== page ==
- Earplugs and Earmuffs are the two most common types of hearing protection that is used to block chainsaw noise and reduce noise exposure to 90 decibels or less. Earmuffs are best suited to protect from excessive noise. Also, protective earmuffs with PVC cushions provide extra comfort to the saw operators. For an additional layer of protection, saw operators can consider wearing both earplugs and earmuffs.
- Gloves are the most commonly used personal protective equipment (PPE) used for hand protection. They help dampen the vibration from the saw and protect operators from minor cuts and getting exposed to oils and fuels.
- Similarly, logging boots are the most commonly used personal protective equipment for protecting the feet against chainsaw cuts and avoid foot injuries. The operators should use the boots that have specifically been designed to protect from chainsaw injuries. These boots can also assist in preventing impact injuries and protect against sharp objects.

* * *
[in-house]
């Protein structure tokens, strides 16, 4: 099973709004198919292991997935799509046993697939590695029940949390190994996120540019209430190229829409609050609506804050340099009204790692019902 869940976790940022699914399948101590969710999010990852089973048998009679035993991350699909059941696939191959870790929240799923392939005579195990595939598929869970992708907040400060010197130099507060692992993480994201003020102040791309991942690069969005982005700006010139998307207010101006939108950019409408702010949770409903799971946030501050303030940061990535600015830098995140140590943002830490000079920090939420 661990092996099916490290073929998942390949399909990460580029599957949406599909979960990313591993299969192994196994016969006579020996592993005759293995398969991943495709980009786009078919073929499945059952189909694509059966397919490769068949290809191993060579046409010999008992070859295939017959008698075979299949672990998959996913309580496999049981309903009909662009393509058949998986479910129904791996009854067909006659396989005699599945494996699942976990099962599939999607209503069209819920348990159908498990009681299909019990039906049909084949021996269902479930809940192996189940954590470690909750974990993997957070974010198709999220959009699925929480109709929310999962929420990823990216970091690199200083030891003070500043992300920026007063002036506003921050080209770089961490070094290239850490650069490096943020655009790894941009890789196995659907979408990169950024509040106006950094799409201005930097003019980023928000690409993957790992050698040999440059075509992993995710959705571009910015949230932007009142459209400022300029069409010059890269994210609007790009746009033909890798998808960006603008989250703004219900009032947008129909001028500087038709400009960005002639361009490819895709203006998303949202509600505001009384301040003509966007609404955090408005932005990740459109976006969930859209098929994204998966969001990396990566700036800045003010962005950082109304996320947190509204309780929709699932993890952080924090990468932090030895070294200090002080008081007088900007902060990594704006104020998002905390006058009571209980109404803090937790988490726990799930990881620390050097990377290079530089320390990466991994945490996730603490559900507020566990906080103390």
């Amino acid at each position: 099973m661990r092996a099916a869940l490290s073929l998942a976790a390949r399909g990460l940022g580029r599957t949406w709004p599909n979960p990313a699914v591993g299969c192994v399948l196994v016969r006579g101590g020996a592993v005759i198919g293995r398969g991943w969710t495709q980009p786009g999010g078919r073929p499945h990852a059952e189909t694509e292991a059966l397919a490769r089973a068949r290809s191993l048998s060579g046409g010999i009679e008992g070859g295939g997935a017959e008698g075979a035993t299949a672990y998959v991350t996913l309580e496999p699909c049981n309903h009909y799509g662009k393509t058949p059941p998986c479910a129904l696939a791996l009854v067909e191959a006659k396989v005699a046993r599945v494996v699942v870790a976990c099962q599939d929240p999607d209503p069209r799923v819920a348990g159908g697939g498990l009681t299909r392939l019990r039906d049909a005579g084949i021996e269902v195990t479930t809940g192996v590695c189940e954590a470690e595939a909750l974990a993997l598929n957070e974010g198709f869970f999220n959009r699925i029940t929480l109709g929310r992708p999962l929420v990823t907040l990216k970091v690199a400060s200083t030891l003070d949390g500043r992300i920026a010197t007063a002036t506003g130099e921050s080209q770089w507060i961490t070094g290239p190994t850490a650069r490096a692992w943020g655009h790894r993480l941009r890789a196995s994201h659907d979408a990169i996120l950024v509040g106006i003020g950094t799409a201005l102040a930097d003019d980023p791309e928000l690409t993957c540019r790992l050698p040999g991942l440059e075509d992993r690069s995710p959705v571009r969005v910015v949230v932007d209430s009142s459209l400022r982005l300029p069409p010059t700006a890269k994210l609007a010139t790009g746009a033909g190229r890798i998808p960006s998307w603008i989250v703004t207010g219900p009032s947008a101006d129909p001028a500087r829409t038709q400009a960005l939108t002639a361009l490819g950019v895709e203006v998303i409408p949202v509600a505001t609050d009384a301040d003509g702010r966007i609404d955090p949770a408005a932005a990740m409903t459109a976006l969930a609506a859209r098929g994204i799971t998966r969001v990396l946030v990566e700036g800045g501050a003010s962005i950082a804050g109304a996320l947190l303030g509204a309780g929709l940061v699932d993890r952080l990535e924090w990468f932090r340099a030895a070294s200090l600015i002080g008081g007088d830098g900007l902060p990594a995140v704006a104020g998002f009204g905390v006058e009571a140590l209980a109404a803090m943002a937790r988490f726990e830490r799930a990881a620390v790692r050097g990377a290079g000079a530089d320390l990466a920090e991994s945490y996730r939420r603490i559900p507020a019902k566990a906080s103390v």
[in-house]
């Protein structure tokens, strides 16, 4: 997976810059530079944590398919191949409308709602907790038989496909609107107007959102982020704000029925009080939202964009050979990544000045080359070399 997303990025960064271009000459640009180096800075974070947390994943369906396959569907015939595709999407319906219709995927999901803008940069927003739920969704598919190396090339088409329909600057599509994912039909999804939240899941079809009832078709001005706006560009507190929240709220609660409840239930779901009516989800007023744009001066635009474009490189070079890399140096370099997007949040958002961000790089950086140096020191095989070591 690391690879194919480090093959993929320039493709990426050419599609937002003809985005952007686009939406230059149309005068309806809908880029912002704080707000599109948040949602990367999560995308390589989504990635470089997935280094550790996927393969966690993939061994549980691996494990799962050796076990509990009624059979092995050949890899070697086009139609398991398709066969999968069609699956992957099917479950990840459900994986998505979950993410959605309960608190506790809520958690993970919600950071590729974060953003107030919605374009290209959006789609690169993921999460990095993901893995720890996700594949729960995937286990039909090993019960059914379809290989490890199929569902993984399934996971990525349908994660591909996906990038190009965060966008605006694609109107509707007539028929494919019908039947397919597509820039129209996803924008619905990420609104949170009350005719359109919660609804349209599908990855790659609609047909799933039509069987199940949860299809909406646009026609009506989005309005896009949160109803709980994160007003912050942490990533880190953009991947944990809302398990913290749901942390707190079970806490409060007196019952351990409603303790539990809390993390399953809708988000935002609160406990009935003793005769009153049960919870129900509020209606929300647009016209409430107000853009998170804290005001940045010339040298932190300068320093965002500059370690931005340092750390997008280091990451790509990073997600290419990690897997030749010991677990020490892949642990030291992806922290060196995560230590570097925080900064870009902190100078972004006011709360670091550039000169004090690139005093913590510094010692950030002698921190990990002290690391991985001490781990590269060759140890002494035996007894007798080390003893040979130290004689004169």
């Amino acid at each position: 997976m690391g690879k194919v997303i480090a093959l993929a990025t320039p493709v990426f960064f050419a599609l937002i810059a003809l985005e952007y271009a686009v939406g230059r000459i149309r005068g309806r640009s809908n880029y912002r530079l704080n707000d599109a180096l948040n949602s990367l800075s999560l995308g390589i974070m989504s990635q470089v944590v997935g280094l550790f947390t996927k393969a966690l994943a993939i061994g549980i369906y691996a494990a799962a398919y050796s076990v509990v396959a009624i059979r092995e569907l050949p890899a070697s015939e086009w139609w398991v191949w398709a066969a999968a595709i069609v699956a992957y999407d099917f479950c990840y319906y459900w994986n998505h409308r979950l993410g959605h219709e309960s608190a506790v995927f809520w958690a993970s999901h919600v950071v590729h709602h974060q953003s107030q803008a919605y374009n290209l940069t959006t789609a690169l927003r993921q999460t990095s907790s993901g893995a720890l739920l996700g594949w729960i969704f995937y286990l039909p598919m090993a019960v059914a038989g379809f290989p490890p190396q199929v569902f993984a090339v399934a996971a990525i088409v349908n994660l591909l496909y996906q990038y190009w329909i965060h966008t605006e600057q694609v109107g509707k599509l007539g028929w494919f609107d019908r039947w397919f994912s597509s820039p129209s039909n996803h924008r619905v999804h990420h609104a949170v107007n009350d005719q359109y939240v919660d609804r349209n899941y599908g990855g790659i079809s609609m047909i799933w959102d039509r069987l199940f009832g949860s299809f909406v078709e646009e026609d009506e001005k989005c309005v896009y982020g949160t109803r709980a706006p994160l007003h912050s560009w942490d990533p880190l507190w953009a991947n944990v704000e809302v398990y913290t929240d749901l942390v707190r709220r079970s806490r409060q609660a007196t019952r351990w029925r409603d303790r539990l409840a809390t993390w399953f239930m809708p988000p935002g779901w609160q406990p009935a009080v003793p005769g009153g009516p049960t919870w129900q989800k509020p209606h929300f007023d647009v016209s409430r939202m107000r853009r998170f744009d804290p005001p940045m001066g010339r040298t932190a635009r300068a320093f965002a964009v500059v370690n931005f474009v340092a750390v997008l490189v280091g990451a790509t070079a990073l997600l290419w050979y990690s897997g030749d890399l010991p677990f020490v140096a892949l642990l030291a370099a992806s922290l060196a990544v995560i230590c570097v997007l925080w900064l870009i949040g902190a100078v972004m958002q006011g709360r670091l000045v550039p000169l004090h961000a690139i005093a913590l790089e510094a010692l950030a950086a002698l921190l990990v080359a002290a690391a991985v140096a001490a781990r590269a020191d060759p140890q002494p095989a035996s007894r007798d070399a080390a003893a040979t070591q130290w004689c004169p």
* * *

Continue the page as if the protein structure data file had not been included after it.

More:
- PPE for legs helps protect them from getting cuts and stitches. Chainsaw chaps or pants are the primary protective equipment used for leg protection. They are worn over the pants to protect the legs from being cut. If the legs of an operator are accidentally struck by the chain saw’s chain and bar, the chaps stop the chain saw by jamming the flywheel. This means that the chainsaw won’t cut through to the leg and while the operator may get bruised, he is unlikely to get stitches. There are two different types of chain saw chaps, namely, apron chaps and full-wrap chaps. Apron chaps only protect the front of the upper leg, while full-wrap chaps wrap around the lower leg to protect the rear calf region as well.
Best Practices For Choosing PPE To Avoid Chainsaw Injuries
- While selecting the head protective gear, a safety helmet should have the manufacturer’s name or identification, the date of manufacture, the type and class of helmet, the head size, and ‘ANSI Z89.1‘ stamped on the inside. The ANSI number means that the helmet has met all the safety requirements provided by the American National Standards Institute.